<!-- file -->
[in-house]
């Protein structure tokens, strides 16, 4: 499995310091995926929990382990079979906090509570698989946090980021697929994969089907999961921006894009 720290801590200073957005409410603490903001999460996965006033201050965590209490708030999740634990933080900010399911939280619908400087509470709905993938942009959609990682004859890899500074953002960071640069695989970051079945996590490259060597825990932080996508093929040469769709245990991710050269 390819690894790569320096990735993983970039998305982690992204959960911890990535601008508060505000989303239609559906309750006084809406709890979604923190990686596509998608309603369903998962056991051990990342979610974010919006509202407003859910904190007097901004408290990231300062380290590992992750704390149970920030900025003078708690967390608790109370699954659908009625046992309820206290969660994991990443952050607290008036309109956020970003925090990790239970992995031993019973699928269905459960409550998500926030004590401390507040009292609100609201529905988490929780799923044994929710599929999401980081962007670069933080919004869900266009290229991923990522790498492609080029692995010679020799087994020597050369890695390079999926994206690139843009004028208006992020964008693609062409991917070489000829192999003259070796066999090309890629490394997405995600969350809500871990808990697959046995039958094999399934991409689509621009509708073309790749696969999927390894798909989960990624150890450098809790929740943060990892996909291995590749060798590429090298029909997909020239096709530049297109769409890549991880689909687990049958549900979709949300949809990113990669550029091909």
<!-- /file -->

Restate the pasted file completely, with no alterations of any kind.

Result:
[in-house]
């Protein structure tokens, strides 16, 4: 499995310091995926929990382990079979906090509570698989946090980021697929994969089907999961921006894009 720290801590200073957005409410603490903001999460996965006033201050965590209490708030999740634990933080900010399911939280619908400087509470709905993938942009959609990682004859890899500074953002960071640069695989970051079945996590490259060597825990932080996508093929040469769709245990991710050269 390819690894790569320096990735993983970039998305982690992204959960911890990535601008508060505000989303239609559906309750006084809406709890979604923190990686596509998608309603369903998962056991051990990342979610974010919006509202407003859910904190007097901004408290990231300062380290590992992750704390149970920030900025003078708690967390608790109370699954659908009625046992309820206290969660994991990443952050607290008036309109956020970003925090990790239970992995031993019973699928269905459960409550998500926030004590401390507040009292609100609201529905988490929780799923044994929710599929999401980081962007670069933080919004869900266009290229991923990522790498492609080029692995010679020799087994020597050369890695390079999926994206690139843009004028208006992020964008693609062409991917070489000829192999003259070796066999090309890629490394997405995600969350809500871990808990697959046995039958094999399934991409689509621009509708073309790749696969999927390894798909989960990624150890450098809790929740943060990892996909291995590749060798590429090298029909997909020239096709530049297109769409890549991880689909687990049958549900979709949300949809990113990669550029091909």